In late December 2019, President Donald Trump signed into law the Setting Every Community Up for Retirement Enhancement Act (SECURE Act).
Many of the changes volleyed around Capitol Hill for years, and proponents tout them as the most comprehensive retirement changes since the 2006 Pension Protection Act. Given its bipartisan support, the changes aren’t exactly revolutionary. Most changes are incremental, tweaking the existing retirement account rules.
And being a bipartisan bill, it also includes a clever way to raise tax revenue without raising tax rates. Everyone in Washington gets to clap themselves on the back after such maneuvers.
As you plan your retirement, make sure you understand the new rules and adjust your estate planning based on the new rules on inherited IRAs.
Inherited IRAs: Drain in 10
Before the SECURE Act, people who inherited an individual retirement account (IRA) could spread out the withdrawals over their entire lifetime. They still had to take required minimum distributions (RMDs) based on their age, life expectancy, and the amount available in the account. But heirs could spread their withdrawals out over their entire remaining life expectancy.
The days of these “stretch IRAs” are over. The most significant change of the SECURE Act was to require account owners to empty all inherited retirement accounts within 10 years – a clause quickly labeled the “drain-in-10” rule. It removes annual RMDs, instead merely requiring that nothing remains in the account 10 years after passing to an heir.
Note that the drain-in-10 rule applies to non-Roth retirement accounts like traditional IRAs, 401(k)s, and SIMPLE IRAs. Roth accounts come with their own separate inheritance rules, which have remained unchanged.
The Purpose of the Drain-in-10 Rule
Why did Congress stop allowing heirs to draw on their inheritance at a slower, more responsible pace?
In a word, revenue. The IRS taxes withdrawals from traditional IRA accounts as regular income. By forcing heirs to withdraw all the money relatively quickly, the IRA distributions drive heirs’ taxable income into higher tax brackets.
Imagine you’re a single person earning a modest $40,000 per year. According to the 2021 federal income tax brackets, you pay 10% for roughly the first $10,000 of that and 12% for the next $30,000. Your last remaining parent dies and leaves you $400,000 from their IRA.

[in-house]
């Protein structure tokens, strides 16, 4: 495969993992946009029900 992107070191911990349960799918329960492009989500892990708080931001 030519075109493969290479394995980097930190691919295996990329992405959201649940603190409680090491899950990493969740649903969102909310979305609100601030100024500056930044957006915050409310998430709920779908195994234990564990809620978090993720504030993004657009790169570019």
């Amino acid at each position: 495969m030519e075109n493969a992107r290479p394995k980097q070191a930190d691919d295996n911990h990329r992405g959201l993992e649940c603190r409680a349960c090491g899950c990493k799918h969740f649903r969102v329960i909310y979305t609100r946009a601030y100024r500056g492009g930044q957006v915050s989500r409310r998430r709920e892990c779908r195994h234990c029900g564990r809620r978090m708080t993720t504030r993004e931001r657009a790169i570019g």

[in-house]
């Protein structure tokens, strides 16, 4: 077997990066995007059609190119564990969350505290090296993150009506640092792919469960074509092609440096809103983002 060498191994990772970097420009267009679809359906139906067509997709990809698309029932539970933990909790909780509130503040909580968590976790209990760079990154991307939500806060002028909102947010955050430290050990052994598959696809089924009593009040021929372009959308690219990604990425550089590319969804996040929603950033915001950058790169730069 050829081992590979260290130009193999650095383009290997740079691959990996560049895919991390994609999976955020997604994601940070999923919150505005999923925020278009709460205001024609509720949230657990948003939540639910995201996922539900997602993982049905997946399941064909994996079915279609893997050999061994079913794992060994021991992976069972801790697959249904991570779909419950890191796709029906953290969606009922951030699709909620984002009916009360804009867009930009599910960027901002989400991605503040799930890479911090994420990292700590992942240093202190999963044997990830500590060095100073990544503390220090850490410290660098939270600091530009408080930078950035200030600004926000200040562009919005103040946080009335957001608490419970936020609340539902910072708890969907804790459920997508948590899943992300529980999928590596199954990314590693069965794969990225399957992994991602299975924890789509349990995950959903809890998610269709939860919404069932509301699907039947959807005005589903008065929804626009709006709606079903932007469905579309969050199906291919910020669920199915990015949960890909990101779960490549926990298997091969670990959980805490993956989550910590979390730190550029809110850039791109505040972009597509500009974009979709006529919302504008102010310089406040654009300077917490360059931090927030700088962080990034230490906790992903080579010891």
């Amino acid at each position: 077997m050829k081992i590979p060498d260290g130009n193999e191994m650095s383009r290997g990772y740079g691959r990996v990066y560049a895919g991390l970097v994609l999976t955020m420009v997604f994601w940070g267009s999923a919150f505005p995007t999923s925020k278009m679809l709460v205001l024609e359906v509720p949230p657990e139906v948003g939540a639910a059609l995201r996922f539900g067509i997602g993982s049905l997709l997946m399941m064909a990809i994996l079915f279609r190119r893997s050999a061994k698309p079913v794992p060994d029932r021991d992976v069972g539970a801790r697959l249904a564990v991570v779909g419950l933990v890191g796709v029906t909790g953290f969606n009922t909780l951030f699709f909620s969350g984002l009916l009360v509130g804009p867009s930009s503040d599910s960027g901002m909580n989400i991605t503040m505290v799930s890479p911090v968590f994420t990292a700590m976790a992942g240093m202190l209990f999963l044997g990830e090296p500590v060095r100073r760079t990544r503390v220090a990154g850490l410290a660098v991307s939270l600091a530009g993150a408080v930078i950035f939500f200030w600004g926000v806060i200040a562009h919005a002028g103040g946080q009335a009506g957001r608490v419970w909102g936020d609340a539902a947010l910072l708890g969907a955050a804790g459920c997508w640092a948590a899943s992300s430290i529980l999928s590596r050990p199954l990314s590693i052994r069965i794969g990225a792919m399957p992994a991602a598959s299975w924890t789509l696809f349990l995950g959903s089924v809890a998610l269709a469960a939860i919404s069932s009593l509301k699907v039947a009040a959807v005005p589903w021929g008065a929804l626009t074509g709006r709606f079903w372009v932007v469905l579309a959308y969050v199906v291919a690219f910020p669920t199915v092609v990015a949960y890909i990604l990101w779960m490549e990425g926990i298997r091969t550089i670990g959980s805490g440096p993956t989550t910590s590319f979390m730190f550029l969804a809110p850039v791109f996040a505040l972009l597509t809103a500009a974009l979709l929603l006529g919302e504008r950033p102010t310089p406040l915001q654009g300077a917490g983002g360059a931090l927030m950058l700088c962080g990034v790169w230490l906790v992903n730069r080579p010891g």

No matter what, you have to pay taxes on withdrawals. But previously, you could spread withdrawals over the rest of your life and enjoy much of that inheritance as retirement income. For example, you could take $15,000 per year from it to supplement your income, paying the higher 22% tax rate on it since it drove your income into the next tax bracket.
Because of the SECURE Act, you now must instead take $40,000 per year on it, plus returns. You pay the higher 22% tax rate on $40,000 rather than $15,000. The money also stops compounding, as it had been as untouched pre-tax funds in an IRA.
It amounts to serious tax revenue too. Estimates from the Congressional Budget Office put the additional tax revenue from this new rule at $15.7 billion over the next 10 years.
And if you fail to take the required minimum distributions, you must pay the IRS a 50% penalty on the amount you fail to take. Thus, if you were required to withdraw $10,000 but don’t, you pay a $5,000 penalty to the IRS.
Exceptions to the Drain-in-10 Rule
The SECURE Act took effect on Jan. 1, 2020, and is not retroactively applied. Any taxpayers who inherited an IRA or 401(k) previously are exempt.
Other exceptions include surviving spouses, heirs no more than 10 years younger than their benefactor – such as siblings – and people with disabilities. Spouses can roll the inherited IRA into their own traditional IRA or spousal IRA.
Nonspouses cannot roll over funds from an inherited IRA into their own. Their only option is to withdraw the money at regular income tax rates.
A fourth exception exists for minors. The drain-in-10 rule only kicks in once the minor children turn 18 and reach the age of majority. As such, children who inherit an IRA have until age 28 to empty the account without facing IRS penalties.
Problems Trusts Create for Heirs
Some benefactors put their money into trusts upon their death, with detailed instructions for how to release the funds in their estate plan. In some cases, the trust pays out funds a little at a time or releases them only after a predetermined number of years.
These restrictive trusts can create a problem for designated beneficiaries (heirs). For example, if a trust only allows the beneficiary to take the RMD, that could mean releasing the entire balance all at once after 10 years – and require the beneficiary to pay massive income taxes on it.